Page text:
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NCJ Number: NCJ 193094     Find in a Library
Title: Ethical Obligations of the Criminal Prosecutor (From Morality and the Law, P 50-64, 2001, Roslyn Muraskin and Matthew Muraskin, eds. -- See NCJ-193090)
Author(s): Chris McDonough ; Diana Brusca McDonough ; Raymond G. Keenan
Date Published: 2001
Page Count: 15
Sale Source: Prentice Hall Publishing
Criminal Justice and Police Training
1 Lake Street
Upper Saddle River, NJ 07458
United States of America
Publisher: http://www.policetrainingstore.com 
Type: Issue Overview
Language: English
Country: United States of America
Annotation: In examining the ethical obligations of the criminal prosecutor, this chapter reviews the U.S. Constitution and its impact on criminal prosecutions, explains the unique dual role of the criminal prosecutor, and explores where and why the duties of a prosecutor differ from those of other legal advocates.
Abstract: Under the mandates of the U.S. Constitution, a criminal prosecutor engages in a balancing act under conflicting obligations. On the one hand, he/she must advocate for his/her client, the citizenry of the community from which he/she is appointed or elected; and on the other hand, he/she must act to protect the criminal defendant's constitutional rights and fairly participate in the search for justice. Because prosecutors have the sole power to initiate judicial action in a criminal case, they are the most powerful players within the criminal justice system. Because there is little independent control over a prosecutor's discretion in charging or not charging a suspect, the prosecutor's ethical and legal commitment to justice is critical. Prosecutors have the ethical and legal obligation to ensure that innocent persons are not unfairly charged and that the evidence against a suspect is, in the judgment of the prosecutor, sufficient to support a specific charge. Not only does the prosecutor have critical ethical and legal decisions to make in the pretrial stage -- which includes the investigation, arrest, decision to prosecute, charging, and arraignment -- but he/she also must fulfill ethical duties in the finding of guilt or innocence either by trial or plea negotiation, as well as in the posttrial phase, which includes sentencing, appeals, and parole. This chapter examines prosecutorial ethical responsibilities in the performance of duties at each of these stages of case processing. 13 notes and 5 references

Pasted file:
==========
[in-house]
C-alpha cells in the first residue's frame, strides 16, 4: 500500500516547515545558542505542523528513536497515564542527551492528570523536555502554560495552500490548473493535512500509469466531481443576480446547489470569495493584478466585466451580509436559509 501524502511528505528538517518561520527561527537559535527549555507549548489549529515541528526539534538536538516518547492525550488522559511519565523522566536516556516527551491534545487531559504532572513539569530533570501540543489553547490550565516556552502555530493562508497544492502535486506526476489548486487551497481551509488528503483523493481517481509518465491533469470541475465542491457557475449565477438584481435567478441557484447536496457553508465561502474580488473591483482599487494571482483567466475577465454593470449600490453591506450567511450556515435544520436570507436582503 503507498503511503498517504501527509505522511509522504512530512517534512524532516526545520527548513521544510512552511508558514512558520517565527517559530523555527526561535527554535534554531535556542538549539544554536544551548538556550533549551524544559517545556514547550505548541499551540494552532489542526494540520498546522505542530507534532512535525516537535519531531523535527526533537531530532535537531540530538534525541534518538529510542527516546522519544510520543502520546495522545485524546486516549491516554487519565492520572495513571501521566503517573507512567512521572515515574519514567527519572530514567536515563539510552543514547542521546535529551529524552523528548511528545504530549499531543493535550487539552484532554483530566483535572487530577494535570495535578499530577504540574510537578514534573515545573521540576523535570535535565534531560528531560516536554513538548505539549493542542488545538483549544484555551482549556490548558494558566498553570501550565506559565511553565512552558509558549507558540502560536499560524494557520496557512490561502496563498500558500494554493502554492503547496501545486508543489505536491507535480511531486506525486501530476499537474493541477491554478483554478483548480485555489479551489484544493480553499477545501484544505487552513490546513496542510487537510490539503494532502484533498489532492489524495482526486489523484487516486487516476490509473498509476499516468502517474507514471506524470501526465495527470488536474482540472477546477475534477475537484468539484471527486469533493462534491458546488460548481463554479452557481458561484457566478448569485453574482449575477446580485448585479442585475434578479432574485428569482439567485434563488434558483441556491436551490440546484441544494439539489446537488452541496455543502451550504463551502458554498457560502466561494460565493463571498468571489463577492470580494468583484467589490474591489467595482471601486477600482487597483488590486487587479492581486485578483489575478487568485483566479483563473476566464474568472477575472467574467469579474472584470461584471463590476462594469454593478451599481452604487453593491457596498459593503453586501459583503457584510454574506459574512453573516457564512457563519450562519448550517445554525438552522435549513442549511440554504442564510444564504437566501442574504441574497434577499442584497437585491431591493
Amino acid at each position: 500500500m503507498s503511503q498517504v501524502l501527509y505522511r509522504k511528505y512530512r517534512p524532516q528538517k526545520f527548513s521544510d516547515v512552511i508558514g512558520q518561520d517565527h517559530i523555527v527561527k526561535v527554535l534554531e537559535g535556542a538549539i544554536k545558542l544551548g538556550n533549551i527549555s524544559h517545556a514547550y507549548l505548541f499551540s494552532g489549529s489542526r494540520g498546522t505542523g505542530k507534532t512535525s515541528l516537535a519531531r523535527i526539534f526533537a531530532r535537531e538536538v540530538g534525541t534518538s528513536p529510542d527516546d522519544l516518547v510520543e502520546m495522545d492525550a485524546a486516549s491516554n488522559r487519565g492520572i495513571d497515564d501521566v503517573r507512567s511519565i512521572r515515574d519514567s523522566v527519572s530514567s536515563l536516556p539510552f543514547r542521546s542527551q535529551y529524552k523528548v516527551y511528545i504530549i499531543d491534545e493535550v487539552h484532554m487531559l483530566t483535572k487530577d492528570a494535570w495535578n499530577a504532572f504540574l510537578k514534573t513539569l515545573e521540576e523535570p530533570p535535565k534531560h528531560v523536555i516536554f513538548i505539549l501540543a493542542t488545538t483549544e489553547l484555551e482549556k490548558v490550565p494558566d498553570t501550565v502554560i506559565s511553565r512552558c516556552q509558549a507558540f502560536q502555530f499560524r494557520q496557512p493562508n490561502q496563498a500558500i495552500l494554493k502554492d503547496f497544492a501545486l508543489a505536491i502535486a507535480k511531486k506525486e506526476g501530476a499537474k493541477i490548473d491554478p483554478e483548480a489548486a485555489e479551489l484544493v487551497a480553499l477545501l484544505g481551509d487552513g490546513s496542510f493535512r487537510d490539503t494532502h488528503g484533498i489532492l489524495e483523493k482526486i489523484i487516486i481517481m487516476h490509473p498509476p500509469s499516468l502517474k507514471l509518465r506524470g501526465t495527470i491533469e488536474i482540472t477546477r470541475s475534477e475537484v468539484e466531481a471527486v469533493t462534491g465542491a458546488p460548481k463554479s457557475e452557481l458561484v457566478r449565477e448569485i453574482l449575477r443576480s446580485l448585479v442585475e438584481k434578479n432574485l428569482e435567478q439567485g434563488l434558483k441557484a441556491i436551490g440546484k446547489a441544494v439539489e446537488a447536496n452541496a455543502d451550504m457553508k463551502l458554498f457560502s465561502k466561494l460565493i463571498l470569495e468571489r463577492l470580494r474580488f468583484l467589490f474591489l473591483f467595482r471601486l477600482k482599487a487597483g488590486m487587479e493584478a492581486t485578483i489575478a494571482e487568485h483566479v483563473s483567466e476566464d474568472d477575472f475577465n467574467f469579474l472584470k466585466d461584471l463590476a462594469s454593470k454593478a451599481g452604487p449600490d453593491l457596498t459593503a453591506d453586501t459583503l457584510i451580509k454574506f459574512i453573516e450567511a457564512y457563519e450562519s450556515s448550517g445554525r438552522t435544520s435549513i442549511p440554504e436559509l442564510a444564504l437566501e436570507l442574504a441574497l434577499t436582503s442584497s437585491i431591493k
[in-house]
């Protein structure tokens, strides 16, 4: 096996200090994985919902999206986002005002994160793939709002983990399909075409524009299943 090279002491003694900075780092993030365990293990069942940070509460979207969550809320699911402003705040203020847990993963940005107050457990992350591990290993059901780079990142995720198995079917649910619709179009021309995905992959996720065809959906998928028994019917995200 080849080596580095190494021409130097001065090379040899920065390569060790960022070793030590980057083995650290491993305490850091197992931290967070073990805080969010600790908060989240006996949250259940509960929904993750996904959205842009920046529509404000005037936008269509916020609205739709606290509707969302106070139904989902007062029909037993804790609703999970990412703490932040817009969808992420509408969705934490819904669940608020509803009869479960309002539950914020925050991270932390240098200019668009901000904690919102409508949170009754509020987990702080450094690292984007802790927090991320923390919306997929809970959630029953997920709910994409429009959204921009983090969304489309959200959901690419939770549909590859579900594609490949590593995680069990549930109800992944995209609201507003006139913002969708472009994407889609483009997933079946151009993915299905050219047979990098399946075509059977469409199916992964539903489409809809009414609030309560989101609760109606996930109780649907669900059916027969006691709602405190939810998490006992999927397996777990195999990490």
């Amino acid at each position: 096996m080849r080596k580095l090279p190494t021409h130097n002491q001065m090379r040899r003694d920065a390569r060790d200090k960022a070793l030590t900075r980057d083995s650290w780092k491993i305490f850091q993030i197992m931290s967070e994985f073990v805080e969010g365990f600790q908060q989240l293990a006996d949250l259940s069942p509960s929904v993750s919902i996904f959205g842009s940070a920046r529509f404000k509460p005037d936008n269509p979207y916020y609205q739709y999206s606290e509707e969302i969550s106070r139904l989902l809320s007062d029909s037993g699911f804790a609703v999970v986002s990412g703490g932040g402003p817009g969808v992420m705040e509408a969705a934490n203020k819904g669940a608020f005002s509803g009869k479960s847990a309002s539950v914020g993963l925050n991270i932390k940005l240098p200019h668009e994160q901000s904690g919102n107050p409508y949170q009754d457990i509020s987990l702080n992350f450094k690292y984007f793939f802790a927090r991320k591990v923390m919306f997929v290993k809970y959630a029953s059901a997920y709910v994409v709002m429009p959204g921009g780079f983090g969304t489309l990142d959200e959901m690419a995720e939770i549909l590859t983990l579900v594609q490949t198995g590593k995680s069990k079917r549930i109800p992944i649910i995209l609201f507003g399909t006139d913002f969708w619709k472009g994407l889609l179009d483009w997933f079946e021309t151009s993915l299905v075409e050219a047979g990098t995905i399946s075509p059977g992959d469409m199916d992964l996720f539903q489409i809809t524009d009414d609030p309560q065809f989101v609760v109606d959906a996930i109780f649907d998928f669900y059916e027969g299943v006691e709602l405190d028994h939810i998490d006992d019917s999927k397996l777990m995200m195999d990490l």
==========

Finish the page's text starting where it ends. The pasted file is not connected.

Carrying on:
Main Term(s): Court personnel
Index Term(s): Code of ethics ; Plea negotiations ; Prosecutors ; Pretrial procedures ; Prosecutorial discretion ; Discretionary decisions ; Professional conduct and ethics ; Case processing
   
  To cite this abstract, use the following link:
https://www.ncjrs.gov/App/Publications/abstract.aspx?ID=193094

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